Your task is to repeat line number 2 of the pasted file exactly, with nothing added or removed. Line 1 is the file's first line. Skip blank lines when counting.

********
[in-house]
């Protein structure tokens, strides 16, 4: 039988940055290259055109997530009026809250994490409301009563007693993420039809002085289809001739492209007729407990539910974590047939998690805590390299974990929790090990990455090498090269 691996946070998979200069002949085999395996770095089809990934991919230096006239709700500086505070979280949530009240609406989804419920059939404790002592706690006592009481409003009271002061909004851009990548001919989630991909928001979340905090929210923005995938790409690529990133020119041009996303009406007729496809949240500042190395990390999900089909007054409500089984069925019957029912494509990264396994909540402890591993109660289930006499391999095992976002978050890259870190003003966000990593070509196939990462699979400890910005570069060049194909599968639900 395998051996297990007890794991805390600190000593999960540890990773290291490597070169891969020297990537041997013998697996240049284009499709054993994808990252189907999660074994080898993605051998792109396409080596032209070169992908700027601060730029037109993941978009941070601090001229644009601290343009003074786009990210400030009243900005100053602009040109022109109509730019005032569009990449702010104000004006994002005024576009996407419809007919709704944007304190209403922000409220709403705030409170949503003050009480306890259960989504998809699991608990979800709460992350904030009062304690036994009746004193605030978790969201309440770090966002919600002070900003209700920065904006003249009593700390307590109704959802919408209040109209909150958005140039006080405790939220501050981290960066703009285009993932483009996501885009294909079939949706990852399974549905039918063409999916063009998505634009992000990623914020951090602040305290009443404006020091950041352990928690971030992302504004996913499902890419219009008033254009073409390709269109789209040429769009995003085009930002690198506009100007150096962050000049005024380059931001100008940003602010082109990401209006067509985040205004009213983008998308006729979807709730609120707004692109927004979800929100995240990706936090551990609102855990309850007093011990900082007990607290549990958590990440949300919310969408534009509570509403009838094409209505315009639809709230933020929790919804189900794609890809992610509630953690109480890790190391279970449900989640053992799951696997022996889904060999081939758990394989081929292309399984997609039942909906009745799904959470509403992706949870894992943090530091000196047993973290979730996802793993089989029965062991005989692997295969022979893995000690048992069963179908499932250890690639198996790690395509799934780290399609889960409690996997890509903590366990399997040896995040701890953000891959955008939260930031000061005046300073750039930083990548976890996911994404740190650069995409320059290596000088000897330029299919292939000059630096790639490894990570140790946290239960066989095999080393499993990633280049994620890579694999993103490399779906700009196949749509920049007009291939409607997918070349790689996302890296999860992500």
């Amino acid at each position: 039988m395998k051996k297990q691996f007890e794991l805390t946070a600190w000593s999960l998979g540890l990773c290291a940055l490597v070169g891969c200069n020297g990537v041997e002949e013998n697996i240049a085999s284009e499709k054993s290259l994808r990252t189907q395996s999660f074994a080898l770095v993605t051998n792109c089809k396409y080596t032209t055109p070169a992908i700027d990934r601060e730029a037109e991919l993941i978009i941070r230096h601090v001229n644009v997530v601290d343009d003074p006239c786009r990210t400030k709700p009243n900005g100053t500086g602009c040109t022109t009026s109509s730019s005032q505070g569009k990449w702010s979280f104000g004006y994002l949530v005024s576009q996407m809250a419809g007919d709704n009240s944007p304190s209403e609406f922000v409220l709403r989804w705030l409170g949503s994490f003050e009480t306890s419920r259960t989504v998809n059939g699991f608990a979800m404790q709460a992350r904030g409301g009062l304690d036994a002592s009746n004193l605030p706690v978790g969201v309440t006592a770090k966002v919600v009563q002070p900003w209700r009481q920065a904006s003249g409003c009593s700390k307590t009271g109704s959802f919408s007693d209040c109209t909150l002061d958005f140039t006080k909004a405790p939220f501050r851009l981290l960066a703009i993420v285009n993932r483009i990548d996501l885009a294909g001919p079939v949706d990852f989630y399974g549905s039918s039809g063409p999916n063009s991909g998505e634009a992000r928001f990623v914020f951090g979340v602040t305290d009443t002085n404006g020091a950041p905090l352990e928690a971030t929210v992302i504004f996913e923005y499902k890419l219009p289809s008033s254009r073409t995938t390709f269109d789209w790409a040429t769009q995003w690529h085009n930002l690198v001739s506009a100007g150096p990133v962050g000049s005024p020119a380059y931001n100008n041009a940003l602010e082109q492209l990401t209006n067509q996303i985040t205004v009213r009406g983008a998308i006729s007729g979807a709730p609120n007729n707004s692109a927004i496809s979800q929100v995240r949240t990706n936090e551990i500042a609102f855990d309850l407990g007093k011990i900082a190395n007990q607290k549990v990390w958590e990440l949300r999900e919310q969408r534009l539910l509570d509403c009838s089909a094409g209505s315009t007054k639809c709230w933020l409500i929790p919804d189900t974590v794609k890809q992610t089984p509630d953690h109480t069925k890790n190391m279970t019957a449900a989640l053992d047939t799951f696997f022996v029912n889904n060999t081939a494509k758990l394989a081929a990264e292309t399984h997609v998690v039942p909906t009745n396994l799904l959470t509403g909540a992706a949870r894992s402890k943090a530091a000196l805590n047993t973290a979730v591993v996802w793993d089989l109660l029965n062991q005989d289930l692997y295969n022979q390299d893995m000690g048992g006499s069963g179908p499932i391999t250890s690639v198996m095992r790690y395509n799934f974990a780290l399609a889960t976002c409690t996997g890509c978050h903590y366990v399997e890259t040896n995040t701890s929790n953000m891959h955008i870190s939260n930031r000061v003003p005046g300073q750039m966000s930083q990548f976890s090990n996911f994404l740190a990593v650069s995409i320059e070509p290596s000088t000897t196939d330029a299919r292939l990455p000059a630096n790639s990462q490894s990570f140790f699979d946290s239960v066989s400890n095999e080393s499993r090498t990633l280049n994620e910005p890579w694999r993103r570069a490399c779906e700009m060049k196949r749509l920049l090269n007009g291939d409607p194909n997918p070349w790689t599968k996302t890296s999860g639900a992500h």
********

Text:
């Protein structure tokens, strides 16, 4: 039988940055290259055109997530009026809250994490409301009563007693993420039809002085289809001739492209007729407990539910974590047939998690805590390299974990929790090990990455090498090269 691996946070998979200069002949085999395996770095089809990934991919230096006239709700500086505070979280949530009240609406989804419920059939404790002592706690006592009481409003009271002061909004851009990548001919989630991909928001979340905090929210923005995938790409690529990133020119041009996303009406007729496809949240500042190395990390999900089909007054409500089984069925019957029912494509990264396994909540402890591993109660289930006499391999095992976002978050890259870190003003966000990593070509196939990462699979400890910005570069060049194909599968639900 395998051996297990007890794991805390600190000593999960540890990773290291490597070169891969020297990537041997013998697996240049284009499709054993994808990252189907999660074994080898993605051998792109396409080596032209070169992908700027601060730029037109993941978009941070601090001229644009601290343009003074786009990210400030009243900005100053602009040109022109109509730019005032569009990449702010104000004006994002005024576009996407419809007919709704944007304190209403922000409220709403705030409170949503003050009480306890259960989504998809699991608990979800709460992350904030009062304690036994009746004193605030978790969201309440770090966002919600002070900003209700920065904006003249009593700390307590109704959802919408209040109209909150958005140039006080405790939220501050981290960066703009285009993932483009996501885009294909079939949706990852399974549905039918063409999916063009998505634009992000990623914020951090602040305290009443404006020091950041352990928690971030992302504004996913499902890419219009008033254009073409390709269109789209040429769009995003085009930002690198506009100007150096962050000049005024380059931001100008940003602010082109990401209006067509985040205004009213983008998308006729979807709730609120707004692109927004979800929100995240990706936090551990609102855990309850007093011990900082007990607290549990958590990440949300919310969408534009509570509403009838094409209505315009639809709230933020929790919804189900794609890809992610509630953690109480890790190391279970449900989640053992799951696997022996889904060999081939758990394989081929292309399984997609039942909906009745799904959470509403992706949870894992943090530091000196047993973290979730996802793993089989029965062991005989692997295969022979893995000690048992069963179908499932250890690639198996790690395509799934780290399609889960409690996997890509903590366990399997040896995040701890953000891959955008939260930031000061005046300073750039930083990548976890996911994404740190650069995409320059290596000088000897330029299919292939000059630096790639490894990570140790946290239960066989095999080393499993990633280049994620890579694999993103490399779906700009196949749509920049007009291939409607997918070349790689996302890296999860992500």